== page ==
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New Forests

, Volume 43, Issue 5–6, pp 825–848 | Cite as

Mechanical site preparation for forest restoration

  • Magnus Löf
  • Daniel C. Dey
  • Rafael M. Navarro
  • Douglass F. Jacobs
Article

Abstract

Forest restoration projects have become increasingly common around the world and planting trees is almost always a key component. Low seedling survival and growth may result in restoration failures and various mechanical site preparation techniques for treatment of soils and vegetation are important tools used to help counteract this. In this article, we synthesize the current state-of-knowledge concerning mechanical site preparation for improved tree establishment when carried out in different forest restoration situations, point out critical research gaps and provide some recommendations for future directions. Mechanical site preparation often results in improved seedling survival and growth. However, if not intensive methods with much soil disturbance are used, it is a rather ineffective tool for controlling competing vegetation. Methods such as scarification, mounding and subsoiling also lead to multiple interactions among soil physical and chemical properties that affect plant survival and growth, and it may be difficult to determine the actual cause–effect relationship of any positive seedling responses. Most research to date on mechanical site preparation and plantation performance has been conducted using a few conifer tree species. Seedling responses differ among tree species and alternative species are often used during restoration compared to production forestry indicating a need for additional research for improved understanding. Several management objectives such as soil protection and increased biodiversity are many times relevant during forest restoration, and mechanical site preparation methods should be implemented carefully because they can have large impacts on the environment.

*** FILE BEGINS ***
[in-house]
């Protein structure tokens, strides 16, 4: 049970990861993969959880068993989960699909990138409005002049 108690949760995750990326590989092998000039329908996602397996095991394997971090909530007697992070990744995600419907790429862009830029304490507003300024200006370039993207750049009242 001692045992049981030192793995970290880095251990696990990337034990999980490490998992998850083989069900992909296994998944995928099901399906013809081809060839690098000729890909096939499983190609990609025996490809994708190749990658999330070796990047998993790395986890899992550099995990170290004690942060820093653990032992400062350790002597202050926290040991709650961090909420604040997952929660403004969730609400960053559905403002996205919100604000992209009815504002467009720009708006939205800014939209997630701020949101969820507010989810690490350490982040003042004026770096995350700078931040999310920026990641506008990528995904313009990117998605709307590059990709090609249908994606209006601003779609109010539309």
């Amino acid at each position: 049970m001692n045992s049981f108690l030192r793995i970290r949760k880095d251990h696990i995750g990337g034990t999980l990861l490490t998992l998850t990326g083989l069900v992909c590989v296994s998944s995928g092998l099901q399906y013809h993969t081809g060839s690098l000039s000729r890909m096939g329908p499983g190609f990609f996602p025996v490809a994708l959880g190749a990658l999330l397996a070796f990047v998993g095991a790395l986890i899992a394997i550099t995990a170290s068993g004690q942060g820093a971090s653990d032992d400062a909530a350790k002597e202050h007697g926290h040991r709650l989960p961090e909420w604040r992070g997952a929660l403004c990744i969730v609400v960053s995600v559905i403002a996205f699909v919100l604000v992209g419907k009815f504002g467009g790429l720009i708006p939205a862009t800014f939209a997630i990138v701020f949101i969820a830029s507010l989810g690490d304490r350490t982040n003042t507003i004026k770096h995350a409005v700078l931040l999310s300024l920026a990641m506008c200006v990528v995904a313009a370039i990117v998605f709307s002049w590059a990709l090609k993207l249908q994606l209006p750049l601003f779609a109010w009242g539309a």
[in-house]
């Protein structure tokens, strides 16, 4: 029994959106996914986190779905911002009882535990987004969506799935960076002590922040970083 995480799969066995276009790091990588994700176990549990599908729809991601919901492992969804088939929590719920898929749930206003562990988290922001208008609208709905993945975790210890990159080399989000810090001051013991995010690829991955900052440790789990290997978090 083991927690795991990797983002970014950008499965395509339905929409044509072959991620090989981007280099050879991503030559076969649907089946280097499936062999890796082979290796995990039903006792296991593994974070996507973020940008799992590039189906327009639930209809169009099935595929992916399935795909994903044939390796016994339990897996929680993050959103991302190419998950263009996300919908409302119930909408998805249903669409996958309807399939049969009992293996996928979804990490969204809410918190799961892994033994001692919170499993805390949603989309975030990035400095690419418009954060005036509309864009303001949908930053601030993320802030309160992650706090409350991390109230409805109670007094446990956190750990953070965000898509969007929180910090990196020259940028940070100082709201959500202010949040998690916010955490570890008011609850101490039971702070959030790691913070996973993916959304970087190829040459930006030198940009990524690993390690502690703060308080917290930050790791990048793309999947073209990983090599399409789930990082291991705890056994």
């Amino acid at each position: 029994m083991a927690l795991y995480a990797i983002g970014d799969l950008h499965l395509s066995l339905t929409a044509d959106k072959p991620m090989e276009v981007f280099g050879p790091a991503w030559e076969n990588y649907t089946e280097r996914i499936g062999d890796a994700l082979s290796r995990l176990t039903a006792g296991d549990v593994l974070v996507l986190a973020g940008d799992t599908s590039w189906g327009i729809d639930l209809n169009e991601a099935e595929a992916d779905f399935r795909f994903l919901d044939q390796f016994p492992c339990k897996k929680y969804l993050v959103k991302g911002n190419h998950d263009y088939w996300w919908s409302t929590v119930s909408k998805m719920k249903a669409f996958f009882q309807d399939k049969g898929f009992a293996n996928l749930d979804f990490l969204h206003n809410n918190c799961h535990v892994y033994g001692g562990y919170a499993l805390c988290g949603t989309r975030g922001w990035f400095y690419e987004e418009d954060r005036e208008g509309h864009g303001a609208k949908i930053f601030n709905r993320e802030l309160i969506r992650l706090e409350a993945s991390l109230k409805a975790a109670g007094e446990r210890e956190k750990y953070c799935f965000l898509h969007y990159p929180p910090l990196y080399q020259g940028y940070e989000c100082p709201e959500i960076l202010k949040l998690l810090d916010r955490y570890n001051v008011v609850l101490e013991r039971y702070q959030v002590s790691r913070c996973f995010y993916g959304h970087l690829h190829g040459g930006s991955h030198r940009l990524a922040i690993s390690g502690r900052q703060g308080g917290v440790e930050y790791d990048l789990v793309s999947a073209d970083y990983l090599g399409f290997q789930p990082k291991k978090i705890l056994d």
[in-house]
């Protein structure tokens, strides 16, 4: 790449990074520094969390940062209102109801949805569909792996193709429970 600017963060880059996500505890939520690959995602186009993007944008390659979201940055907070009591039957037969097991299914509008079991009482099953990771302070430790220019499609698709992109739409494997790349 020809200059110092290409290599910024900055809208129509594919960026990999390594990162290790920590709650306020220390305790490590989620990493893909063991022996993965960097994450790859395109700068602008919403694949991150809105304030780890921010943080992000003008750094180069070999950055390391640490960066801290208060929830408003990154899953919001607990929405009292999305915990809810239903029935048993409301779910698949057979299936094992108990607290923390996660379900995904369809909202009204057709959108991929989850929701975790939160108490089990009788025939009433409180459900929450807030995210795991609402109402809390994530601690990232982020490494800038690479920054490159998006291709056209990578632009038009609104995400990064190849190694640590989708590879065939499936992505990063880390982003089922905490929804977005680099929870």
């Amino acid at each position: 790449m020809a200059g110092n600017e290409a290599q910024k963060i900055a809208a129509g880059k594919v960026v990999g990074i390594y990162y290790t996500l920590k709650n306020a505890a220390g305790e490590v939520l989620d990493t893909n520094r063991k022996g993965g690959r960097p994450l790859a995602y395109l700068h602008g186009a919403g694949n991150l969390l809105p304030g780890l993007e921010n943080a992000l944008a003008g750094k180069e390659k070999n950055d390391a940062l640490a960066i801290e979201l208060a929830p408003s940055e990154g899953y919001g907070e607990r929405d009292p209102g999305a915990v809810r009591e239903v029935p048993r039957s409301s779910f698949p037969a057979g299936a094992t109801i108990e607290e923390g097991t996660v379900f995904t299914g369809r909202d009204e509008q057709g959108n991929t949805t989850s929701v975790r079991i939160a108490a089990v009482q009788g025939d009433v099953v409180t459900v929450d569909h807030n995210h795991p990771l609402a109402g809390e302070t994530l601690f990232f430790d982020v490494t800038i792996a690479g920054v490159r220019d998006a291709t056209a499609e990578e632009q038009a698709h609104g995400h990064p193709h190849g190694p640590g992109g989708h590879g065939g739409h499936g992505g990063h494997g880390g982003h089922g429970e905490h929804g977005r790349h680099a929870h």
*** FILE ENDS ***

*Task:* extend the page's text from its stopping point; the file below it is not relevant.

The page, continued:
Keywords

Afforestation Ecosystem management Rehabilitation Regeneration Sustainability 

Notes

Acknowledgments

The study was supported by scholarships from Stina Werners fund and from The Swedish Foundation for International Cooperation in Research and Higher Education offered to M. Löf during his visit at Purdue University, USA in the autumn of 2011. Support for R Navarro was received from the Spanish Ministry of Science and Innovation, program CGL2008-04503-CO3-02.

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© Springer Science+Business Media B.V. 2012

Authors and Affiliations

  • Magnus Löf
    • 1
  • Daniel C. Dey
    • 2
  • Rafael M. Navarro
    • 3
  • Douglass F. Jacobs
    • 4
  1. 1.Southern Swedish Forest Research CenterSwedish University of Agricultural SciencesAlnarpSweden
  2. 2.U.S. Forest Service, Northern Research StationColumbiaUSA
  3. 3.School of Agricultural and Forestry EngineeringUniversity of CordobaCordobaSpain
  4. 4.Department of Forestry and Natural Resources, Hardwood Tree Improvement and Regeneration CenterPurdue UniversityWest LafayetteUSA

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